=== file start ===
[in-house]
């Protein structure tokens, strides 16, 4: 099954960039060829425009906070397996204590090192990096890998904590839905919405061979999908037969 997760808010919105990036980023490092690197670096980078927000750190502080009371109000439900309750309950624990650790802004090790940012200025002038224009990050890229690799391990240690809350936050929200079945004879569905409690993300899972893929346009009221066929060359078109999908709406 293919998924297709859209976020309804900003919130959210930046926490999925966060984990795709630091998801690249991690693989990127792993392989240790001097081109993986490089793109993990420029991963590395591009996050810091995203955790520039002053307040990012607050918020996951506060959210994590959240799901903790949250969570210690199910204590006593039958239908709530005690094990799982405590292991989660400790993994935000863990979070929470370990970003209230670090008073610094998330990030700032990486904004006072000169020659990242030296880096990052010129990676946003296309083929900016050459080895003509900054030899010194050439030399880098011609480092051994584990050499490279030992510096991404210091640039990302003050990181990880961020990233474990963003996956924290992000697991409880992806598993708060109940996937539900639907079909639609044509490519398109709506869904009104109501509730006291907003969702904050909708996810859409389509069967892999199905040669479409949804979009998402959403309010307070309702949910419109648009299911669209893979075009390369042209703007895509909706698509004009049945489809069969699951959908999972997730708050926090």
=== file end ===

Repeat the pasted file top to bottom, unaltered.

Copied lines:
[in-house]
């Protein structure tokens, strides 16, 4: 099954960039060829425009906070397996204590090192990096890998904590839905919405061979999908037969 997760808010919105990036980023490092690197670096980078927000750190502080009371109000439900309750309950624990650790802004090790940012200025002038224009990050890229690799391990240690809350936050929200079945004879569905409690993300899972893929346009009221066929060359078109999908709406 293919998924297709859209976020309804900003919130959210930046926490999925966060984990795709630091998801690249991690693989990127792993392989240790001097081109993986490089793109993990420029991963590395591009996050810091995203955790520039002053307040990012607050918020996951506060959210994590959240799901903790949250969570210690199910204590006593039958239908709530005690094990799982405590292991989660400790993994935000863990979070929470370990970003209230670090008073610094998330990030700032990486904004006072000169020659990242030296880096990052010129990676946003296309083929900016050459080895003509900054030899010194050439030399880098011609480092051994584990050499490279030992510096991404210091640039990302003050990181990880961020990233474990963003996956924290992000697991409880992806598993708060109940996937539900639907079909639609044509490519398109709506869904009104109501509730006291907003969702904050909708996810859409389509069967892999199905040669479409949804979009998402959403309010307070309702949910419109648009299911669209893979075009390369042209703007895509909706698509004009049945489809069969699951959908999972997730708050926090």